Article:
IEAs Y2K Oil Supply & Ripple Effects (United Nations Web-site)greenspun.com : LUSENET : TimeBomb 2000 (Y2000) : One Thread
From the United Nations Y2K meeting web-pages...
Update on the IEA's Y2K Activities
1. The IEA organised regional awareness raising seminars on the Y2K problem and its impact on the oil industry in Caracas and Singapore in March and April and in Abu Dhabi in May. Attendance at successive seminars has grown and delegates have actively participated in the dissemination and sharing of a wide range of lessons learned. The agendas for each seminar sought to bring together suppliers and customers, both at industry and government levels. Experts from companies and organisations, which are well advanced and actively involved in Y2K preparations, imparted their knowledge to regional delegates. The delegates in turn educated the speakers with the intricacies of their own political and economic environment and highlighted specific concerns. For many the seminars have provided a neutral zone, in which they are able to discuss freely mutual concerns with their peers. A fourth seminar is planned for Moscow in mid-June or early July and the SEQ may include Y2K concerns in their planned disruption simulation exercises in September. The seminars have helped to test the validity of the many comforting government and corporate assurances of Y2K preparedness. What emerges is a picture of substantial commitment to meeting the Y2K challenge complicated by concerns about liability, budgetary constraints and a lack of sufficient inter and intra sectoral dialogue.
2. In addition to the seminars, the IEA has created a section of its website dedicated to Y2K and its potential effects on the oil industry. The website is updated regularly and is one of the most visited sections of the IEAs website. Visitors to the site are able to download a detailed report describing and illustrating the problem in the oil industry. The report was presented and distributed at each of the IEAs regional seminars as well as at APECs Y2K symposium on 22nd 23rd April in Singapore. This report is currently in the process of revision and improvement.
3. Efforts to raise awareness and focus attention on vulnerable sectors must continue throughout the year. The public will expect that every possible effort has been made to deal with the problem and that all reasonable precautions have been taken. Government assurances will need to be both convincing and substantiated. The IEAs Y2K activities could play an important role in these assurances. The publics behaviour in the weeks leading up to the "roll-over" may be a key indicator, ex post, of our collective level of preparedness.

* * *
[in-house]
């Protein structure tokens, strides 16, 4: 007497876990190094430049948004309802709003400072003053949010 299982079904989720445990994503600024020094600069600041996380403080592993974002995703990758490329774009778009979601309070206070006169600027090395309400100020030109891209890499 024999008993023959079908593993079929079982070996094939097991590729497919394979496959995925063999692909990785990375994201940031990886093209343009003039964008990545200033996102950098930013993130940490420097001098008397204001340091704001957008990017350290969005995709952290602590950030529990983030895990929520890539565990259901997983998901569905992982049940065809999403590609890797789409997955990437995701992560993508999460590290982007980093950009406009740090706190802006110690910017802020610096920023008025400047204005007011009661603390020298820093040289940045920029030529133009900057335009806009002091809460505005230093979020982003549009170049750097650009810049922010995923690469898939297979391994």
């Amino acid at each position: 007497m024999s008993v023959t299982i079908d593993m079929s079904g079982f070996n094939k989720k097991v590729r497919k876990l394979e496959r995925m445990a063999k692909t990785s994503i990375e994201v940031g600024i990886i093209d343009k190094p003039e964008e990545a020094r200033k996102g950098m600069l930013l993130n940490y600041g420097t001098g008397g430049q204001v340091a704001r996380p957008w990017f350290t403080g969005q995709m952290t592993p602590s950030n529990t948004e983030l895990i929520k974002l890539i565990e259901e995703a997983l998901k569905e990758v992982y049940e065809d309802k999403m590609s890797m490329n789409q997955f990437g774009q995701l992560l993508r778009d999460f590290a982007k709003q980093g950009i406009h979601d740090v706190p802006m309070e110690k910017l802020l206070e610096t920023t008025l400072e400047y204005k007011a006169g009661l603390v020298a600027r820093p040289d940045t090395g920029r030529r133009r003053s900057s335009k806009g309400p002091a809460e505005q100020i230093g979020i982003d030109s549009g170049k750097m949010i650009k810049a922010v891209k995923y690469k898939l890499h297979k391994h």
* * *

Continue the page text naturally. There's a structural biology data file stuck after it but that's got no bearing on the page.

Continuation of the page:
4. It is important that the public understand that some problems are inevitable. In such a dynamic IT domain, even the most careful inventory will omit some computer systems and software that may be susceptible to the problem. Furthermore, independent testing of systems that have reportedly been corrected has repeatedly uncovered additional Y2K problems. In integrated processes, such as refineries, the communication linkages between individual systems provide an area for further concern. A key finding of the Abu Dhabi conference was that while individual vendors were prepared to take responsibility for the Y2K compliance of their own equipment, they were unwilling to guarantee that it would function correctly when used in conjunction with those of other vendors.
5. Each of the IEAs Y2K seminars has raised new issues. A number of these have potential policy implications and governments should consider whether they merit positive action.
6. One of the most important findings is that just-in-time energy supplies present the greatest risk of failure. These energy supplies, electricity and gas, are dependent on a complex delivery infrastructure. Electricity is the ultimate just-in-time commodity with virtually no storage capability. Generation, transmission and distribution all present potential areas for concern. After electricity, gas is most at risk. Global oil supply is potentially the most flexible and forgiving of temporary Y2K problems, because there is substantial oil storage capacity. Additional flexibility is also provided by oil in transit to the consuming countries via tankers, which may, however, have their own Y2K problems. IEA stockholding requirements have a key role to play in ensuring that oil is indeed the most flexible and forgiving of fuels in response to short-term Y2K problems.